Among professional athletes who tested positive for coronavirus disease 2019 (COVID-19 infection of 0.6% there were imaging findings that suggested inflammatory heart disease that resulted in ban from participation, according to a screening protocol approved by the American Heart Association (AHA) / American College of Cardiology (ACC), researchers report JAMA Cardiology.
As of May 2020, several major North American professional sports leagues — including Major League Soccer, Major League Baseball, National Hockey League, National Football League, and the men and women National Basketball Association — implemented a conservative return-to-play (RTP) cardiac testing program in accordance with AHA / ACC recommendations for all athletes who test positive for acute respiratory distress coronavirus 2019 (SARS-CoV-2), the virus that causes COVID-19. In this cross-sectional study, the investigators sought to assess the prevalence of detected inflammatory heart disease in professional athletes with prior SARS-CoV-2 infection consistent with current screening recommendations. RTP.
The analysis included 789 professional athletes who were positively tested SARS-CoV-2 from May 2020 to October 2020 and subjected to RTP cardiac screening. The mean age in the cohort was 25 ± 3 (range, 19–41) years, and 777 (98.5%) were males. Among athletes, 460 (58.3%) had prior symptoms of COVID-19 disease, and 329 (41.7%) were asymptomatic or paucisymptomatic but tested positive for SARS-CoV-2.
SARS-CoV-2 positive was diagnosed by polymerase chain reaction (PCR) testing in 587 (74.4%) athletes and antibody testing in 202 (25.6%) athletes. For athletes who tested positive for SARS-CoV-2 with a PCR test, cardiac screening was performed a mean 19 ± 17 (range, 3–156) days after a positive SARS-CoV-2 test. 2.
A total of 30 athletes had initial abnormal screening results and were sent for further testing. Cardiac magnetic resonance imaging (CMR) was performed on 27 athletes in this group. The sex test confirmed diagnosis of inflammatory heart disease in 5 (18.5%) of 27 athletes (0.6% of the total cohort); 3 athletes had CMR-confirmed myocarditis (0.4% of the total cohort), and 2 athletes had CMR-confirmed pericarditis (0.3% of the total cohort).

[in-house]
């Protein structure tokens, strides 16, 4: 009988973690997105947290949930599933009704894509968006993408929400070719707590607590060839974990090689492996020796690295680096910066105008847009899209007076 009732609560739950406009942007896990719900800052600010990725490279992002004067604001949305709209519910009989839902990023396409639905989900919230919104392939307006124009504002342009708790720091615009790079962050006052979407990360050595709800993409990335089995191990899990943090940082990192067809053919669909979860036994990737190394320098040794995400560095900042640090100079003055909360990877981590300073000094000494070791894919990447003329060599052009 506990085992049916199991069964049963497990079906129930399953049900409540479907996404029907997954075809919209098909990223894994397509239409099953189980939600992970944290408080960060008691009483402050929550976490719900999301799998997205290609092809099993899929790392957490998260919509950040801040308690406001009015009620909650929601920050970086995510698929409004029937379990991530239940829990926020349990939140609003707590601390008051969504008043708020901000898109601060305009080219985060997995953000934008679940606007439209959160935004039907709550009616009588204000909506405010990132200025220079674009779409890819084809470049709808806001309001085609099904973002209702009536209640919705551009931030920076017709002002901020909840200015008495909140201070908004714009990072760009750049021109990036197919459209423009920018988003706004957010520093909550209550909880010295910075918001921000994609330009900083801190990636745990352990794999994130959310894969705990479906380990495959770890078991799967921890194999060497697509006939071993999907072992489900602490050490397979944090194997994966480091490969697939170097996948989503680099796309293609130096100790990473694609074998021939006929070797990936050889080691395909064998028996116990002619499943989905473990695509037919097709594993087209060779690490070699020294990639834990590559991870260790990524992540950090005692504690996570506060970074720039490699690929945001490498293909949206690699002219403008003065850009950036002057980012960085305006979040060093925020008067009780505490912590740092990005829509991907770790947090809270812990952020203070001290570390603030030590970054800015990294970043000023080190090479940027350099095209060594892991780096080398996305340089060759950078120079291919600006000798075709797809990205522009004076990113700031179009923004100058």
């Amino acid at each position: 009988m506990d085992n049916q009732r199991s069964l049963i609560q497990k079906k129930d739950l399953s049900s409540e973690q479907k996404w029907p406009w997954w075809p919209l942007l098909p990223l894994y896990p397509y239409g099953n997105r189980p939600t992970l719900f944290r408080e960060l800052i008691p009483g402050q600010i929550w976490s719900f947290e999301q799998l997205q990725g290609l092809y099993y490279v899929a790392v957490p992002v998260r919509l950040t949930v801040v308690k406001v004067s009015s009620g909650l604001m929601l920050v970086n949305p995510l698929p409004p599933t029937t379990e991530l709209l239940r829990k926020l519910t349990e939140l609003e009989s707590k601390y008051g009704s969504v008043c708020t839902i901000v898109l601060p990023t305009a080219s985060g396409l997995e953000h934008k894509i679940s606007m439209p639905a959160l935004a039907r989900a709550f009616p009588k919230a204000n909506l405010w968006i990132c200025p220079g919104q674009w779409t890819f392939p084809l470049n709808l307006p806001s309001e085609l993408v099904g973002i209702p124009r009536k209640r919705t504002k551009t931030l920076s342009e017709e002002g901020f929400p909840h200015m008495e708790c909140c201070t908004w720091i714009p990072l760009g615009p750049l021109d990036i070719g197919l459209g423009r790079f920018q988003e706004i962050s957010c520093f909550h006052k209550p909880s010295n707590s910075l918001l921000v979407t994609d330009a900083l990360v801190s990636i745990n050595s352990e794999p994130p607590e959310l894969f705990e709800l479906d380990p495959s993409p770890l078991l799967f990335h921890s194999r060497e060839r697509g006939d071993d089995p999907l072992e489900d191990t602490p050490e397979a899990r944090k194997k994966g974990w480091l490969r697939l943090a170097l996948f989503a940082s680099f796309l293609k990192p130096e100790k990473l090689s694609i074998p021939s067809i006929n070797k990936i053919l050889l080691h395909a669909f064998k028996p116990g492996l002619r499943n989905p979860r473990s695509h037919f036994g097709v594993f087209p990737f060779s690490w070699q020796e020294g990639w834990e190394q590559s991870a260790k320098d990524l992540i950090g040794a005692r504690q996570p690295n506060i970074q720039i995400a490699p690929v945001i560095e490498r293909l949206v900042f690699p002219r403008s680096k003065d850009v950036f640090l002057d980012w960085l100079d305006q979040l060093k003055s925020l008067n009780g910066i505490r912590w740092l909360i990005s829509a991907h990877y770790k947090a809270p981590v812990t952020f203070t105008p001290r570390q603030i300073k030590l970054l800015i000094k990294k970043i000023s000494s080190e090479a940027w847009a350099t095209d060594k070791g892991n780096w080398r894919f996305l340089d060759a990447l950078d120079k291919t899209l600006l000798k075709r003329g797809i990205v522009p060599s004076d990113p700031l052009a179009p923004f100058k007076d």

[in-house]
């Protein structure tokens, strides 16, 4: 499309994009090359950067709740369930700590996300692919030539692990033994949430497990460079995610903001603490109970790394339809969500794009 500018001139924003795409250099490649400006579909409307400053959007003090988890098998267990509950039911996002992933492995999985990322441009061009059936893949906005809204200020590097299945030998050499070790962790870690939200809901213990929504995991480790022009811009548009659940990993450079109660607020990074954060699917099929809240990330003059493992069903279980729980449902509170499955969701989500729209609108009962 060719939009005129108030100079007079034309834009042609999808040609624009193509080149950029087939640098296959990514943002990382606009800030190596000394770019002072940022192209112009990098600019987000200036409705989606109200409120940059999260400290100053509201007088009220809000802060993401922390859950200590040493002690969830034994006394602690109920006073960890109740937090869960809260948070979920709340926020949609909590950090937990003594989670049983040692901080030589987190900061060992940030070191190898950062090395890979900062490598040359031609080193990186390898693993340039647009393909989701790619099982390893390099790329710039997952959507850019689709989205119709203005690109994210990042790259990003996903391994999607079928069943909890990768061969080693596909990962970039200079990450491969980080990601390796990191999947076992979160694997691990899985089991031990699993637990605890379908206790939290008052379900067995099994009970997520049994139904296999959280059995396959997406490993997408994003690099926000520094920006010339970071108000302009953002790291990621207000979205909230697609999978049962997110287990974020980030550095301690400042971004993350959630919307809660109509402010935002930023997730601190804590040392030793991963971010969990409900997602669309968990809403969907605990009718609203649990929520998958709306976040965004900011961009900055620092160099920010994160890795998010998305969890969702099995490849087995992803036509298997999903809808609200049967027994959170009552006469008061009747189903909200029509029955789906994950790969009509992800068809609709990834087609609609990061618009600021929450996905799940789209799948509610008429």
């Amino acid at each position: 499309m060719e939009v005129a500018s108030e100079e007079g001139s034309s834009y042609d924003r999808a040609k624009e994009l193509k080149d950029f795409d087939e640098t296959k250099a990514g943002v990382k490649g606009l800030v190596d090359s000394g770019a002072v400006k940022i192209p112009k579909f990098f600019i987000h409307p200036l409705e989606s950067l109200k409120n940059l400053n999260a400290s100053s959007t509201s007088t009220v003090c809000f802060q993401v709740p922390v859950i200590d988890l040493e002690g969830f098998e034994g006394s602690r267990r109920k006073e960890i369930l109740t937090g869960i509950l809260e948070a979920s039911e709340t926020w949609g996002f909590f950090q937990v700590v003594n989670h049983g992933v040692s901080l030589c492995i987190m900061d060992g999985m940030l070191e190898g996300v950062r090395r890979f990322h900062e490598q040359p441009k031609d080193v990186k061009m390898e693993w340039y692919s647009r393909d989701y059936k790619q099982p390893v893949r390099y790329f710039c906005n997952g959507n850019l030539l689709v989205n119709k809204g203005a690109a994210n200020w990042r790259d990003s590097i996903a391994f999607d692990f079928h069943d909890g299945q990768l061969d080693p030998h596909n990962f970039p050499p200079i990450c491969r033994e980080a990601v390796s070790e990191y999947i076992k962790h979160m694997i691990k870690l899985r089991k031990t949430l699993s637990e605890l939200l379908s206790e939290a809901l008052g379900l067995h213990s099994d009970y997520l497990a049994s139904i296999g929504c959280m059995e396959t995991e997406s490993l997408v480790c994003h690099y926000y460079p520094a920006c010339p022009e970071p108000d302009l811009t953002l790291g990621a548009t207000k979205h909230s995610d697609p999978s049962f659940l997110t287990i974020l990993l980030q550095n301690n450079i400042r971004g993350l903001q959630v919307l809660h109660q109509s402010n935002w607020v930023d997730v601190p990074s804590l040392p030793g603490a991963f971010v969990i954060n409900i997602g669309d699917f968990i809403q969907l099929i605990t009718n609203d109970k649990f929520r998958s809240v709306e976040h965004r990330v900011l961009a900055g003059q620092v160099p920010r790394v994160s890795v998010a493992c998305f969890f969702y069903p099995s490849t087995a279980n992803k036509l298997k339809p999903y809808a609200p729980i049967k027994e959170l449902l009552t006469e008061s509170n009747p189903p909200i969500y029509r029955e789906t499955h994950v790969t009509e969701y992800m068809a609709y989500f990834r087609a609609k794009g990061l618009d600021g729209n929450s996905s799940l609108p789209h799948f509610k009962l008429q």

Athletes with confirmed inflammatory heart disease are barred from participating in their sport in accordance with RTP testing recommendations. The remaining 25 (83.3%) athletes who underwent further testing later had no findings suggesting severe heart damage and returned to play. No clinical cardiac events occurred in any of the athletes who had a heart examination and continued full activity in professional sports, as of late December 2020.
This study has significant limitations, according to the researchers. RTP diagnostic tests are performed in a clinical setting and are often reviewed and evaluated by team physicians and cardiologists throughout the United States and Canada, which can lead to different determinations of potential heart pathology and should for remote testing. There was also a time difference between the SARS-CoV-2 test and the heart test, and 98.5% of the athletes were male.
“We observed rare cases in athletes with potential cardiac involvement,” the study authors said. “This reporting on the systematic heart examination of RTP, even if not all in all athletic populations, can provide clinical guidance for other athletic organizations preparing and optimizing RTP protocols. . “
Revelation: Some of the authors report associating with sports leagues, associations, and teams. Please see the original reference for a full list of disclosures.
Martinez MW, Tucker AM, Bloom OJ, et al. Prevalence of coronary heart disease among professional athletes with prior COVID-19 infection who received systematic back-to-game cardiac screening. JAMA Cardiol. Published online March 4, 2021. doi: 10.1001 / jamacardio.2021.0565
This article originally appeared The Cardiology Advisor